Is the class worth it? Definitely!
There were 3 people in the class, one of which was a pre-teen but she was quiet and polite. Us two adults brought our own machines but our instructor had us use the store's machines first and after we completed our project she helped us familiarize ourselves with our own machines.

The store's machines are NICE! They're fully digital and run about $350. When I got on my machine later I felt like I was using a hunk of junk compared to theirs. 
The store's nice digital sewing machine

 My experience began with threading the bobbin. After that we had 3 sheets of papers to sew. Yes, we sewed printer paper. The first one was straight lines that we just sewed up and down, practicing. Then we sewed a sheet of paper with squares and corners printed on it. Then we sewed a piece of paper with a huge spiral printed on it. Sewing paper is a little harder than fabric, but I appreciated the practice and felt it was a useful exercise.
I had some issues with corners on the paper on the right before I learned how best to do it
 After the paper, we moved on to scrap fabric. The instructor encouraged us to explore the different types of stitches on the machines, which we did. There were some gorgeous stitches on those machines, including one that looked like a vine of flowers. (My personal machine doesn't have that, of course. It's too fancy a stitch.) She showed us how the machine makes button holes as well. The store's fancy machines automatically detect the size of button hole you need.

Then we moved on to the real thing. We ironed our fabric and we started sewing the pouch where our drawstring goes. (step seen in picture above) Then we straight sewed the sides and bottom and we did a fancy zipzag stitch over top of it so it looked nice, even though it's just the inside. We did a fancy thing with the corners to make them angled so the bag isn't flat.
It was hard to capture the hard work I put into the bag in a photograph

I was very pleased with how the class turned out. The instructor was patient and showed us the more intricate steps individually. She was very helpful and I walked out feeling like I had learned a lot. I'm looking forward to my upcoming courses at this location.

Wednesday, July 9, 2014

Carolina Theatre Summer Film Festival 2014

Every year the Carolina Theatre in downtown Greensboro puts on a Summer Film Festival. They show older movies M-F for several weeks. They also show kids movies during the day.

The movies I've selected this year are Friday the 13th, Psycho, Jaws, The Sandlot, A Troll in Central Park and Fern Gully 2. Being a nanny I get to enjoy the kids movies while I'm on the clock.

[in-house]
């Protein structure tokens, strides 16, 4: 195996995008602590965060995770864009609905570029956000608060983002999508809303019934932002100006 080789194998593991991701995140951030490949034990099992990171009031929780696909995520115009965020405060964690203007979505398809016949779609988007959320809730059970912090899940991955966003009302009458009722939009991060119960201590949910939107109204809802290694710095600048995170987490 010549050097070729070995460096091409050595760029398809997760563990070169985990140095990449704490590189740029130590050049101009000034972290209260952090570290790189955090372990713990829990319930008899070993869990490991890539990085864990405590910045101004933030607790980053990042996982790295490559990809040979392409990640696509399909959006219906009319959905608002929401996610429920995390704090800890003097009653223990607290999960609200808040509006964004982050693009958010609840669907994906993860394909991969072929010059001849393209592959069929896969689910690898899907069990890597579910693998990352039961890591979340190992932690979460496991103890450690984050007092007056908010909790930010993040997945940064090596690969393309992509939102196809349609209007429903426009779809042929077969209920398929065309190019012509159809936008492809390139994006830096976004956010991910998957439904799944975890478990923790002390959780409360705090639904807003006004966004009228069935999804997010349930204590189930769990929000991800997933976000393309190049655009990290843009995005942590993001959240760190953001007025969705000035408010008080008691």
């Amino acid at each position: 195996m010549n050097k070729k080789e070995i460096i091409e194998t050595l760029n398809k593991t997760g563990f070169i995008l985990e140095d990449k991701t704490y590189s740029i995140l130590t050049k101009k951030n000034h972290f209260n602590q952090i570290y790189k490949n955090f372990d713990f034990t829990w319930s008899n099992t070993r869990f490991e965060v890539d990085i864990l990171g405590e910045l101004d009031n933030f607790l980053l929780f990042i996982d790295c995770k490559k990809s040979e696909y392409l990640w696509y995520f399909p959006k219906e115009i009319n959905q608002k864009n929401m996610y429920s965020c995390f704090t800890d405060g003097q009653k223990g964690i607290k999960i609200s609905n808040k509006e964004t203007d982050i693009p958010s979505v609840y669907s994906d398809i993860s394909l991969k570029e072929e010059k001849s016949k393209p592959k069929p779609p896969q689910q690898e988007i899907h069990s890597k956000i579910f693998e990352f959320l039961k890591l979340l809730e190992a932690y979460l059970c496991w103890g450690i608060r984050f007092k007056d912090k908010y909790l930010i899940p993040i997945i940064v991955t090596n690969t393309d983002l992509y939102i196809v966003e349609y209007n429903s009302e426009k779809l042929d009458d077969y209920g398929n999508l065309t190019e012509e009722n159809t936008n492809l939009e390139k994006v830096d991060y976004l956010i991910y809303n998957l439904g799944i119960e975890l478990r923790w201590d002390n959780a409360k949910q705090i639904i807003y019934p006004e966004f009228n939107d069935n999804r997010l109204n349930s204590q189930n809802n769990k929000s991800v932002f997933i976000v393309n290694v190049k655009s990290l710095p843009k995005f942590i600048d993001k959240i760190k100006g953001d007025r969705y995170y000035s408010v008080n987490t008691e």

The Carolina Theatre is a beautiful restored theatre that puts on a wide variety of entertainment, including movies, bands, dance performances, and stand up comedy to name a few. I saw the Nutcracker performed there in '10. 

I will update this post as I attend the movies listed above.

The Sandlot
Tuesday, June 24
This movie was part of the Summer Swim-In series sponsored by the local swim teams. The teams all have meets on Tuesday so it's a good way to entertain the kids without wearing them out.
I'd seen this movie before, but it had been a long time. I'm not sure I actually sat down and watched it from start to finish before. I was surprised with the amount of cussing in the movie (several instances of the S-word) and concerned because of the young age of the viewing audience (some of the kids were 5). But overall it's a classic kids movie.

Friday the 13th
Tuesday, June 8
I had never seen this movie but I attended with two horror movie buffs. I don't generally like horror movies, but I didn't find this one scary so I was ok. I thought it was interesting to frame the movie in a way that sometimes the camera view represented the killer's view. The suspenseful music whenever something sinister was about to happen reminded me of Jaws.
I didn't even realize Kevin Bacon was in the movie for a while. He looked so young! The actress that survived the movie was probably the worst actress of the whole movie. Her movements and reactions were a little stilted sometimes.
Overall it was an enjoyable film and an interesting look at the horror genre before so much of it became cliche.
Monday, July 28
I'd never seen the beginning of the movie so I never got the murder victim's backstory for why she was at the hotel. Great movie!
Thursday, July 31
All time favorite movie. Everyone always applauds when the shark gets blown up. If that's a spoiler for you, we can not be friends anymore.

Thursday, July 3, 2014

PTA Orientation

Yesterday I had a 2.5 hr orientation for PTA school. I was very early for it because I stopped by Financial Aid first to see what the latest incompetence was for why I didn't have any funds 6 months after applying (another story).